Joint positivity on PET/CT was compared to the clinical evaluation (“tender”, “swollen”, “tender or swollen”, “tender and swollen”) for each joint. The diagnostic efficacy of PET/CT (sensitivity, specificity, and positive and negative predictive values) is presented in Table 2. PET/CT sensitivity was low with respect to clinical measurements: only 58.9% of the joints that were both tender and swollen and only 35.8% of the joints that were tender or swollen were positive on PET/CT. Specificity was higher: 82.6% of the joints that were not tender or not swollen, and 85.4% of the joints that were neither tender nor swollen were PET-negative (Table 2). In accordance with these data, the positive predictive value of PET/CT was low, while the negative predictive value was as high as 96.2% in tender and swollen joints. In other words, when PET/CT was negative, the probability that the articulation was not tender and/or not swollen was high; however, when PET/CT was positive, the probability that this articulation was tender and/or swollen was of poor value.
Relationships between PET/CT parameters and disease activity threshold
The number of PET/CT-positive joints and CSUV were analysed based on disease activity categories (based on the DAS28-CRP or CDAI) and illustrated in Fig. 3 and Supplementary Table 1 (e.g., there were 3.6 ± 5.4 PET/CT-positive joints in those with DAS28-CRP remission, 4.7 ± 6.7 joints in those with low/moderate activity, and 13.6 ± 11.2 joints in those with severe disease activity). An ordinal logistic regression evidenced a significant relationship between the mean number of PET/CT-positive joints or the CSUV and clinical disease activity (Supplementary Table 1). However, “remission” and “low/moderate” disease activity categories could not be dissociated by PET/CT. Moreover, 27.3% of patients without any metabolic activity were observed in both remission subgroups defined by the DAS28-CRP and CDAI, while 25.8 and 27% of patients were observed in the DAS28-CRP and CDAI low/moderate activity subgroups (p = 0.99 for both DAS28-CRP and CDAI subgroups), indicating that PET/CT was unable to discern remission and low/moderate activity (Table 3).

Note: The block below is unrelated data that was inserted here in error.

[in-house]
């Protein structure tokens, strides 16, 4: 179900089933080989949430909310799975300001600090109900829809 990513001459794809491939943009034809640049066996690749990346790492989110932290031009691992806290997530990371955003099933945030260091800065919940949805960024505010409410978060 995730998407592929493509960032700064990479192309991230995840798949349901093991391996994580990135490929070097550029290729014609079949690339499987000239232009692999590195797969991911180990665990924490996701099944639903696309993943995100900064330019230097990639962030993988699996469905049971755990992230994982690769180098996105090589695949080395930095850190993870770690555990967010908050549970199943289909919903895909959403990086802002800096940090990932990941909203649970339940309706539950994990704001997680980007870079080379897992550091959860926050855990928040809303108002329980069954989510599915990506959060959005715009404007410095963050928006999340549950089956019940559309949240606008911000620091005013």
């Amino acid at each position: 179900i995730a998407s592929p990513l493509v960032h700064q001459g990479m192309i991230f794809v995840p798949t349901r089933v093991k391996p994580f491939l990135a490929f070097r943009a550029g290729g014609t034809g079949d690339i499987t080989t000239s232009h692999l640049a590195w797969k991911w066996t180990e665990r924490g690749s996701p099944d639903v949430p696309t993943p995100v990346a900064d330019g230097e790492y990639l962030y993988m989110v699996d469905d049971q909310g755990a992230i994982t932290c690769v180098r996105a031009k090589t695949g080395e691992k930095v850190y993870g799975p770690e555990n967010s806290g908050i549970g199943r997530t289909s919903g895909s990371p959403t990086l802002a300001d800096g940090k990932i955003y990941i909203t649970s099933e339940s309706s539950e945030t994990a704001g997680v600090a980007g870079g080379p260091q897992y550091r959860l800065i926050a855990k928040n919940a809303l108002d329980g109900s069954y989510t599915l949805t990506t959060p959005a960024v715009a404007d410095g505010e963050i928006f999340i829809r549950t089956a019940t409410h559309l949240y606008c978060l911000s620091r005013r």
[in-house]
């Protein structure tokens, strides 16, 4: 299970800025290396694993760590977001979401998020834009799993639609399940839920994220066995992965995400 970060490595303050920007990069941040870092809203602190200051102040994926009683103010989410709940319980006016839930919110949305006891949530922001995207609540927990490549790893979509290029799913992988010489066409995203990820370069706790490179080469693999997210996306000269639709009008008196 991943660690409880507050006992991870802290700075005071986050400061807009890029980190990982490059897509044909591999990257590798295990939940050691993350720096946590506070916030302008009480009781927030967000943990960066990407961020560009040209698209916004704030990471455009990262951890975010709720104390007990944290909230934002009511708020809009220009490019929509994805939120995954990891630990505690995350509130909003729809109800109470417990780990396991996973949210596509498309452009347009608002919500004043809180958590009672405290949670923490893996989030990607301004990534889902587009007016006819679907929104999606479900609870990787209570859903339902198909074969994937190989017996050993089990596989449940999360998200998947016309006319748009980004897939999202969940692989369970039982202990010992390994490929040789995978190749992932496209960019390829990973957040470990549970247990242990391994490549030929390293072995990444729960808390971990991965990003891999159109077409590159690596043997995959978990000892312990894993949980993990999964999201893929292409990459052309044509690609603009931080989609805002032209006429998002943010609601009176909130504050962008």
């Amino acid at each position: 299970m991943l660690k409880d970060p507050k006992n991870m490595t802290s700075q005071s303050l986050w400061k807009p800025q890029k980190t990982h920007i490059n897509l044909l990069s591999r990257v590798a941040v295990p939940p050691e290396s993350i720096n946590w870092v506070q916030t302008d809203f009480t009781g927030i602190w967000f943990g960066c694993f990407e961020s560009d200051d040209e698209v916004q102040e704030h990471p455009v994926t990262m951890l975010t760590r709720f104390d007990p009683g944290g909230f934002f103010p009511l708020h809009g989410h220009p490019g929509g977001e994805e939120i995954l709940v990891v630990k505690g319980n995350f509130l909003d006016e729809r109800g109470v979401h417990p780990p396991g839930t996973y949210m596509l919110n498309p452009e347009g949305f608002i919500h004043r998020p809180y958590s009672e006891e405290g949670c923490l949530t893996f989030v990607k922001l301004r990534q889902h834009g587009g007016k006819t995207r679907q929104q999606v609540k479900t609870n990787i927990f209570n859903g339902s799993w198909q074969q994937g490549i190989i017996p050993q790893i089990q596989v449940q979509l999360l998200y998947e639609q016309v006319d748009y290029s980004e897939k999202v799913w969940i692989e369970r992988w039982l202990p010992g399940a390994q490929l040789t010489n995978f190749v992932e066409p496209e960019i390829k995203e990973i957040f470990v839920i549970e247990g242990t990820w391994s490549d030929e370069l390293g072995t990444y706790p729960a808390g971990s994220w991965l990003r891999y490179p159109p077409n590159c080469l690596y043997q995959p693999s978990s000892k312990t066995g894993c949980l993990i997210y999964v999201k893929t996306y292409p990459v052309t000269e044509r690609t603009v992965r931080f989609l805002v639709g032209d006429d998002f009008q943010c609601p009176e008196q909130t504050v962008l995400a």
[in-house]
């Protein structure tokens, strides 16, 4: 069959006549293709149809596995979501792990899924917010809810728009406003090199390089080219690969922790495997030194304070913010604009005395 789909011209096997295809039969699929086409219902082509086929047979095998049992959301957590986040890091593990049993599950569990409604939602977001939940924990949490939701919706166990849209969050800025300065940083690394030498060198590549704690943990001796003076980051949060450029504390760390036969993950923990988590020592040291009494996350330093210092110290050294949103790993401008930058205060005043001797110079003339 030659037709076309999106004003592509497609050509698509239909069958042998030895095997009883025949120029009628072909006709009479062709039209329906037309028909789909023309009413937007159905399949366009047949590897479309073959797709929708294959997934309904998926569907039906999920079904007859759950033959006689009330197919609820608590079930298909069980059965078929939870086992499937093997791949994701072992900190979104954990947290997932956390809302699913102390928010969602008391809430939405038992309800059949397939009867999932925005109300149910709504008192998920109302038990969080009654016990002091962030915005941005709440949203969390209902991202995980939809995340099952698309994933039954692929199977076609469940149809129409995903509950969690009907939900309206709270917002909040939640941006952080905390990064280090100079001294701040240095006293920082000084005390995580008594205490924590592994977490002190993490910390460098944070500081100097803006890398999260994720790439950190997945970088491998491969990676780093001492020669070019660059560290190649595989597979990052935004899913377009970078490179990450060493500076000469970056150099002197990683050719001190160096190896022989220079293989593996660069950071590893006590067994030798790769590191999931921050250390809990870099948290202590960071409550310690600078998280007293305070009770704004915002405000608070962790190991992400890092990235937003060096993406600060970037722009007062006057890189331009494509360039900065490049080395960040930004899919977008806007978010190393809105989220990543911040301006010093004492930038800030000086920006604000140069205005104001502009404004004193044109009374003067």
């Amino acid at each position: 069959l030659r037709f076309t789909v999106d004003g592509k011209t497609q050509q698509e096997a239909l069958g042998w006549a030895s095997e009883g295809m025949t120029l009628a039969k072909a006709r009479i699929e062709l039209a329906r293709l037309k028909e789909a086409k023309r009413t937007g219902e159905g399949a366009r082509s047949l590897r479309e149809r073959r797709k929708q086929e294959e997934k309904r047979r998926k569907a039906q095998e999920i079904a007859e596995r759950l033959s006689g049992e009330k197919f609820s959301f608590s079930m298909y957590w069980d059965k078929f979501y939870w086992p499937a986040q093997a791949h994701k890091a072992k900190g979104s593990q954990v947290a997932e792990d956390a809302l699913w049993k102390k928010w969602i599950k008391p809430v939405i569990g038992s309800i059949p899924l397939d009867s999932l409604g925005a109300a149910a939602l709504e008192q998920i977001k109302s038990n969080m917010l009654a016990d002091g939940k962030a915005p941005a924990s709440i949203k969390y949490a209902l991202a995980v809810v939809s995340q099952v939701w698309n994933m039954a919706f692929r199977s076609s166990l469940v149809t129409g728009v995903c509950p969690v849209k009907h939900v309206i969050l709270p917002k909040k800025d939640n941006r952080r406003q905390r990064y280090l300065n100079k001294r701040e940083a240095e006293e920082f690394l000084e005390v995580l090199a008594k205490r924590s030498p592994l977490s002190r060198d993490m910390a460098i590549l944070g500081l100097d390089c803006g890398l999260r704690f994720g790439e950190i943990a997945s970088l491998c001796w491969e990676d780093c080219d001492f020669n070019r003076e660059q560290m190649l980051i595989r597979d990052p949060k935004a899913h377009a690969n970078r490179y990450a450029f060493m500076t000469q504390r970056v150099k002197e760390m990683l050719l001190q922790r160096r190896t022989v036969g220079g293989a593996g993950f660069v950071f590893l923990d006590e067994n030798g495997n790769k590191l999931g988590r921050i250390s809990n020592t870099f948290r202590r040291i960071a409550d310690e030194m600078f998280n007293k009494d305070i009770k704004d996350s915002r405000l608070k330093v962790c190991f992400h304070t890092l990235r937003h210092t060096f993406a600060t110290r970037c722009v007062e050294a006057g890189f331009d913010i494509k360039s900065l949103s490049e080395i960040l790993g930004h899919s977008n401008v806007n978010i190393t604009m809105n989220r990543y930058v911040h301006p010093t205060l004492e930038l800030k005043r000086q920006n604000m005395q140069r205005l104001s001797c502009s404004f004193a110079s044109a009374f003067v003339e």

Thus, the two categories remission and low/moderate activity were merged, and a classic logistic regression analysis was performed between patients with severe and non-severe (including remission and low/moderate activity) disease activity (Table 4): highly significant differences were found in the number of PET/CT-positive joints and in CSUV. The optimal threshold for identifying RA patients with clinically and biologically severe disease was at least 8 PET/CT-positive joints and a CSUV ≥17.8 for the DAS28-CRP and 6.8 and 15.0 for the CDAI, respectively. Disease activity thresholds were also studied by dividing RA patients into remission and non-remission categories (including low/moderate and severe disease), but no significant differences were observed in terms of the number of PET/CT-positive joints and CSUV (data not shown).